With this campaign, London Life is attempting to establish that connection with consumers earlier in their lives. Beyond simply the unrealistic goal of retirement at 55, the company had another problem: its advertising had aged along with its core customer base, the boomer generation. The most recent TV ads, aired in 2010, looked like they were targeted at that age group. While boomers are a priority customer, the insurer needs to court a younger customer to keep up its business.

It has switched up its media buy, moving away from television and instead uses a mix of print and out-of-home ads driving people to the website. It will also launch a social media component later this year, all in a bid to speak to a younger demographic that is highly mobile and not as easily reached via television ads only.

Because many young people are coming out of school with significant debt, they are thinking about financial planning much younger, sometimes even seeking out an adviser as early as age 23, Ms. Goodall said. If a financial institution can establish that relationship early, it can be very lucrative – seeing the consumer through life stages such as buying a house, having children, and keeping a foothold for when they begin retirement planning. The first step is to make those young people aware of the brand, and to expand it beyond what it has been. The website includes suggestions for things (beyond retirement) that advisers can help with, such as taking a year to backpack through Thailand.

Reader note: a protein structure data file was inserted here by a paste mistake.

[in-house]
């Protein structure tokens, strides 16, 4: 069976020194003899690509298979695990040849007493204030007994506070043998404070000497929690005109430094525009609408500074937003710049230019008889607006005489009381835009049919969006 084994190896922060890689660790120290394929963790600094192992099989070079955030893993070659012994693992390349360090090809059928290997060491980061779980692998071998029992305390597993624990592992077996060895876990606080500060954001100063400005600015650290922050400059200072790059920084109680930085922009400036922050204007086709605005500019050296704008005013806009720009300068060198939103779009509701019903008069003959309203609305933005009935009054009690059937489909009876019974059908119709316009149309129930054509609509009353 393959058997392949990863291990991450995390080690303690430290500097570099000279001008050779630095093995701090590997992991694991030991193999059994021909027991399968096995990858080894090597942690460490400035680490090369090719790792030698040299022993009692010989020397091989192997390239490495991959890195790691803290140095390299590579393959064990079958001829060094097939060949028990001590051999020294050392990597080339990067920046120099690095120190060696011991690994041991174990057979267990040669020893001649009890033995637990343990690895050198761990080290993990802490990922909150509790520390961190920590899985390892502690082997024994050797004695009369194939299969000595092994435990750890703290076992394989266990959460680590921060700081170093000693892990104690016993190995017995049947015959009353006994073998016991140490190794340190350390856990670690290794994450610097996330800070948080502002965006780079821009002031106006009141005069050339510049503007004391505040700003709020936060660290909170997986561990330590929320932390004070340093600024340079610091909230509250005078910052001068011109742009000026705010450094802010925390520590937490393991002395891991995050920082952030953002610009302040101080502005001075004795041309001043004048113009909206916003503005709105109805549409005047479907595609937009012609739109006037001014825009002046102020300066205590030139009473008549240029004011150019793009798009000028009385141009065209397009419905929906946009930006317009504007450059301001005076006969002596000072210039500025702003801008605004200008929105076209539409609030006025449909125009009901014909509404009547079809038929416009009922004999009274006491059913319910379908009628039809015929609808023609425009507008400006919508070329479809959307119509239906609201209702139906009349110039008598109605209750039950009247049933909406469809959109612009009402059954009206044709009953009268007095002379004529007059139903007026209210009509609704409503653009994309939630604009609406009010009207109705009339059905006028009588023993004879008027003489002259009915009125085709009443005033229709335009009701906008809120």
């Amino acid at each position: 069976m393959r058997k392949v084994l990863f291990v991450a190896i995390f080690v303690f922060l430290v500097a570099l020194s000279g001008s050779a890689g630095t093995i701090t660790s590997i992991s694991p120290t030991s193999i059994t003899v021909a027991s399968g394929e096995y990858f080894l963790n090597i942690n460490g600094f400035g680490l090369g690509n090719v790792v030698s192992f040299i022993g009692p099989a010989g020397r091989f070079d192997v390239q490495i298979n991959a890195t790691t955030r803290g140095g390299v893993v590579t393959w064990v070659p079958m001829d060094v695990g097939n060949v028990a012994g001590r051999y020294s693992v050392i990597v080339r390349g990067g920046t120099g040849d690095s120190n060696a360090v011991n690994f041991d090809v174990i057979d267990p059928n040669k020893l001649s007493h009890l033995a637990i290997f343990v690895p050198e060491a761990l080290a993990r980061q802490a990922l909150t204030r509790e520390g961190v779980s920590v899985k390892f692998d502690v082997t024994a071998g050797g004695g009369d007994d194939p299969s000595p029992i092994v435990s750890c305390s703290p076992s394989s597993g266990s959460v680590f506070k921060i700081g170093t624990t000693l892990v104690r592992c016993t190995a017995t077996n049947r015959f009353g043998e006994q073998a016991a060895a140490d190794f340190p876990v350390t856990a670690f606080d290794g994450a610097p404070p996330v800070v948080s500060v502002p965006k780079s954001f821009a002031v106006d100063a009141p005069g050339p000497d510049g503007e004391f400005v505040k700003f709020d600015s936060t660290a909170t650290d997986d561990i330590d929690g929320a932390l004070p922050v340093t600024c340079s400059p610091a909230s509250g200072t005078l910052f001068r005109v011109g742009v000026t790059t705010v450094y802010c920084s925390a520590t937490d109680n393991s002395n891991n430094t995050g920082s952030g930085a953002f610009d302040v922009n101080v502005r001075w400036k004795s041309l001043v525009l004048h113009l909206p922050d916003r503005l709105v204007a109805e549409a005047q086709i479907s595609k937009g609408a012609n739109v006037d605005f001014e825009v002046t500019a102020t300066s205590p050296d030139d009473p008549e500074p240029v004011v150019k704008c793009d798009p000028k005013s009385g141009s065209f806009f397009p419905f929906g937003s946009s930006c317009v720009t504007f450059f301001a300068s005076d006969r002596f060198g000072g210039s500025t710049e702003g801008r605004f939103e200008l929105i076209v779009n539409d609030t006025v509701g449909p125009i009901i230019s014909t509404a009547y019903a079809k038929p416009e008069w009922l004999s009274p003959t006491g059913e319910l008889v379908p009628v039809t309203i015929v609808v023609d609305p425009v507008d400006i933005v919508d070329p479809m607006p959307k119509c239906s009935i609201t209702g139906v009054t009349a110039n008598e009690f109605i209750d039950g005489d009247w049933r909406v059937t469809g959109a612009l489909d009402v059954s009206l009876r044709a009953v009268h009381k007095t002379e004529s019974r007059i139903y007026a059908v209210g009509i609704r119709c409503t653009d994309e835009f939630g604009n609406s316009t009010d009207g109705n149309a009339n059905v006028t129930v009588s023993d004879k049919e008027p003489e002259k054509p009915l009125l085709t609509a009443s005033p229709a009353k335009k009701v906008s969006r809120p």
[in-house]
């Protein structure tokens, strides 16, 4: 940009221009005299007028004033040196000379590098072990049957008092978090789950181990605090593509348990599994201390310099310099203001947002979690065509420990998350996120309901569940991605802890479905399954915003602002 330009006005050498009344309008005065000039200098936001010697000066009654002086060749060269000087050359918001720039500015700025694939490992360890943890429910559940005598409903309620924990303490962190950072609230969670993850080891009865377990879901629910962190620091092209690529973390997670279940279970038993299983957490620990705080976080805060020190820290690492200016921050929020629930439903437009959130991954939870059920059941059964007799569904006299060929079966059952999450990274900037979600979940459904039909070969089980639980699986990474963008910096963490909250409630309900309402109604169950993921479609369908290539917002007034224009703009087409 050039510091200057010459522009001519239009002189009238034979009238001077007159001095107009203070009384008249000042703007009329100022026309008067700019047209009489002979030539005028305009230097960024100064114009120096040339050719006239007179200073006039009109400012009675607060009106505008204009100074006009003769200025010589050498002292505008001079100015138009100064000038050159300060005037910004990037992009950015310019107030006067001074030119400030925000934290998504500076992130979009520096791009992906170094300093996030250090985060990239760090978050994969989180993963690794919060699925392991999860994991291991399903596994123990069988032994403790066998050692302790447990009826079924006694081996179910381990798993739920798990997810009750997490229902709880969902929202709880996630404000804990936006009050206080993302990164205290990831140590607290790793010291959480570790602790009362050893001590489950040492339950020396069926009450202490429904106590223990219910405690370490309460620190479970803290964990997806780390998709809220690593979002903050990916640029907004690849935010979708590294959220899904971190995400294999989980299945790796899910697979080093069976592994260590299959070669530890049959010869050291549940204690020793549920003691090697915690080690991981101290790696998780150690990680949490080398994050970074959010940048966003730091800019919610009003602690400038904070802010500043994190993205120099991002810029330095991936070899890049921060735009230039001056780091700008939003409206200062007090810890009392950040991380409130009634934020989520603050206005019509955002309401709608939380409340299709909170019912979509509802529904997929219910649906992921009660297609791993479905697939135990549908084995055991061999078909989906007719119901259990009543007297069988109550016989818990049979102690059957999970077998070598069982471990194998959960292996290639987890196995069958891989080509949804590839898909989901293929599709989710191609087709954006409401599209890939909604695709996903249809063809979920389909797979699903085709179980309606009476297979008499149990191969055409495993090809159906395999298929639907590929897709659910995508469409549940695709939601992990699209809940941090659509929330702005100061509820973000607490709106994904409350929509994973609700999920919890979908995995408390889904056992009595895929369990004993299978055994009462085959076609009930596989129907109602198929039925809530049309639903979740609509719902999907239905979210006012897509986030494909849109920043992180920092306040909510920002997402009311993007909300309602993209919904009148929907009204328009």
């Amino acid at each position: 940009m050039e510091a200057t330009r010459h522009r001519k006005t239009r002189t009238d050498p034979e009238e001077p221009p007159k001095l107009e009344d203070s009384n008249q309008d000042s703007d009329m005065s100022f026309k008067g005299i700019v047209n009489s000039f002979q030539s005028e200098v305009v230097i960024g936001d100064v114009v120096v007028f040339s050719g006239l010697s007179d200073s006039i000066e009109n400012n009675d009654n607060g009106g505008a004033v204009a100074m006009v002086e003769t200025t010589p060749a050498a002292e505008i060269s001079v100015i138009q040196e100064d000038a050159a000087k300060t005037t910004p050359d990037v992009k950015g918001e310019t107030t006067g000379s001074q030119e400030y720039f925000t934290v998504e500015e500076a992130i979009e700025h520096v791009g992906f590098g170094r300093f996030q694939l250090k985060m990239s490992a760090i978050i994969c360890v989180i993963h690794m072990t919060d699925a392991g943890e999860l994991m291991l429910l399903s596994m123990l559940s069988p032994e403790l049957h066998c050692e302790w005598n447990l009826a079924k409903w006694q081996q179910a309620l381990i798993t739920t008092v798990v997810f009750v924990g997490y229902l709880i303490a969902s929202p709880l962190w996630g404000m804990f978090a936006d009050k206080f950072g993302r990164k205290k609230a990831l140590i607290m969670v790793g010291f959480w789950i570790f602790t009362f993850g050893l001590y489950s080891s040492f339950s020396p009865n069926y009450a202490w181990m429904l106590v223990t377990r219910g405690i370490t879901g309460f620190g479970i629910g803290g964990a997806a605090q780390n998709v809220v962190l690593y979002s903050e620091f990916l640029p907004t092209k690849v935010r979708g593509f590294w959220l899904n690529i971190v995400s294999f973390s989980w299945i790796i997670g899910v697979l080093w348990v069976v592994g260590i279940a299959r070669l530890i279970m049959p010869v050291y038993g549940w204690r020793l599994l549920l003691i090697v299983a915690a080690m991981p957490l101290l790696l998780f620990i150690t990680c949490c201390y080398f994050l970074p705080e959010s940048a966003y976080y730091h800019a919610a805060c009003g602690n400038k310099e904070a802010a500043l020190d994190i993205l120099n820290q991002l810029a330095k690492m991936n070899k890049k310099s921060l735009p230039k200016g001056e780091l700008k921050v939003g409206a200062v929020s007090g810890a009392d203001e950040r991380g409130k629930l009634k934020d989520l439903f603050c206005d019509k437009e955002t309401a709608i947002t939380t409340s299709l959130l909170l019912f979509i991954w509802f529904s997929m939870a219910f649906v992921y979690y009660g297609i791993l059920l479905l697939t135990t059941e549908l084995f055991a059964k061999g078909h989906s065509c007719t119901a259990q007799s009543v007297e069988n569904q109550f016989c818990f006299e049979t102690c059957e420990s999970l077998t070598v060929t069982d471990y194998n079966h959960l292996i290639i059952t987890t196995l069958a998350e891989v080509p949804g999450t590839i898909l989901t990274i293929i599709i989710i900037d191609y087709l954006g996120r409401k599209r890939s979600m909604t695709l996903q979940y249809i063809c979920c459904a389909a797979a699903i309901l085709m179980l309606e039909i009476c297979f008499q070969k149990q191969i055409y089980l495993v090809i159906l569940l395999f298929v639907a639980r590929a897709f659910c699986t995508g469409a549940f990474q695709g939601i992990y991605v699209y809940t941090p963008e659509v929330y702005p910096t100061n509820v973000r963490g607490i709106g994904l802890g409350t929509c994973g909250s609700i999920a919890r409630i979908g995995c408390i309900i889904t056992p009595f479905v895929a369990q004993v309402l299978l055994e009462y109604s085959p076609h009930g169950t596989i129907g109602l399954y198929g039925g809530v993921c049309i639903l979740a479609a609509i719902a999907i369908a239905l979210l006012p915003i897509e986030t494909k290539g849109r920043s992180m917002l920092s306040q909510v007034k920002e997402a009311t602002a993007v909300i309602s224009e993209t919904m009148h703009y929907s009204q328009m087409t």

“People are very willing to broaden their perception of Freedom 55,” Mr. Goodall said. “We were the ones who were trapped a little bit in its literal imagery.”